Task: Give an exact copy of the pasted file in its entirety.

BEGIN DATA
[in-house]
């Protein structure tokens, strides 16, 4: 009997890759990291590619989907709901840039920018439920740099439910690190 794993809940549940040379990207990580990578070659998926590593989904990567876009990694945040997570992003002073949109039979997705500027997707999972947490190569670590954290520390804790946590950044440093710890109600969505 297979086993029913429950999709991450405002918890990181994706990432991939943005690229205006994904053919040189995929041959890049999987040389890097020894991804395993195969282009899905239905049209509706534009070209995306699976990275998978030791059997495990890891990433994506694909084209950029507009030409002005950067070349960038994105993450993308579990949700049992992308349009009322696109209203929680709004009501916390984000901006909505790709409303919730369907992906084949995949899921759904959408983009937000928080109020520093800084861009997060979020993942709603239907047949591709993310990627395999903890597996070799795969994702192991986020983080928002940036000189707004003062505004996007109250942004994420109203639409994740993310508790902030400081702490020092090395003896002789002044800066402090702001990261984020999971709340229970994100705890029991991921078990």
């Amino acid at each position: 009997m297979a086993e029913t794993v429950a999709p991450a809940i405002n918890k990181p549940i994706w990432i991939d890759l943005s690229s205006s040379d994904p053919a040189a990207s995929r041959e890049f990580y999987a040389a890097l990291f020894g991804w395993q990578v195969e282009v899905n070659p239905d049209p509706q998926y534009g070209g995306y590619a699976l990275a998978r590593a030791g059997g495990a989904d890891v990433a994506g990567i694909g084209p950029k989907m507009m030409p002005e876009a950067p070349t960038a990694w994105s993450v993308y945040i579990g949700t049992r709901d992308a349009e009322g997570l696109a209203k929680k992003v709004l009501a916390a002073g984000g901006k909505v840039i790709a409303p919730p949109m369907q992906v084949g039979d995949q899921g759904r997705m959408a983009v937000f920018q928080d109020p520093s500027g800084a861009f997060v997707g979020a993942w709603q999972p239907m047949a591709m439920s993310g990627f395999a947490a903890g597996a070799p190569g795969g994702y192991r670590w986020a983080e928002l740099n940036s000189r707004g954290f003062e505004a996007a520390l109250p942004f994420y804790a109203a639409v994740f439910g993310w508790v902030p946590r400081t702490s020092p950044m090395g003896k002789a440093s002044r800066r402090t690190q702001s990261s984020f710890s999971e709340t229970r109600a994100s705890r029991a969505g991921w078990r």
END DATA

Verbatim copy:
[in-house]
């Protein structure tokens, strides 16, 4: 009997890759990291590619989907709901840039920018439920740099439910690190 794993809940549940040379990207990580990578070659998926590593989904990567876009990694945040997570992003002073949109039979997705500027997707999972947490190569670590954290520390804790946590950044440093710890109600969505 297979086993029913429950999709991450405002918890990181994706990432991939943005690229205006994904053919040189995929041959890049999987040389890097020894991804395993195969282009899905239905049209509706534009070209995306699976990275998978030791059997495990890891990433994506694909084209950029507009030409002005950067070349960038994105993450993308579990949700049992992308349009009322696109209203929680709004009501916390984000901006909505790709409303919730369907992906084949995949899921759904959408983009937000928080109020520093800084861009997060979020993942709603239907047949591709993310990627395999903890597996070799795969994702192991986020983080928002940036000189707004003062505004996007109250942004994420109203639409994740993310508790902030400081702490020092090395003896002789002044800066402090702001990261984020999971709340229970994100705890029991991921078990």
């Amino acid at each position: 009997m297979a086993e029913t794993v429950a999709p991450a809940i405002n918890k990181p549940i994706w990432i991939d890759l943005s690229s205006s040379d994904p053919a040189a990207s995929r041959e890049f990580y999987a040389a890097l990291f020894g991804w395993q990578v195969e282009v899905n070659p239905d049209p509706q998926y534009g070209g995306y590619a699976l990275a998978r590593a030791g059997g495990a989904d890891v990433a994506g990567i694909g084209p950029k989907m507009m030409p002005e876009a950067p070349t960038a990694w994105s993450v993308y945040i579990g949700t049992r709901d992308a349009e009322g997570l696109a209203k929680k992003v709004l009501a916390a002073g984000g901006k909505v840039i790709a409303p919730p949109m369907q992906v084949g039979d995949q899921g759904r997705m959408a983009v937000f920018q928080d109020p520093s500027g800084a861009f997060v997707g979020a993942w709603q999972p239907m047949a591709m439920s993310g990627f395999a947490a903890g597996a070799p190569g795969g994702y192991r670590w986020a983080e928002l740099n940036s000189r707004g954290f003062e505004a996007a520390l109250p942004f994420y804790a109203a639409v994740f439910g993310w508790v902030p946590r400081t702490s020092p950044m090395g003896k002789a440093s002044r800066r402090t690190q702001s990261s984020f710890s999971e709340t229970r109600a994100s705890r029991a969505g991921w078990r």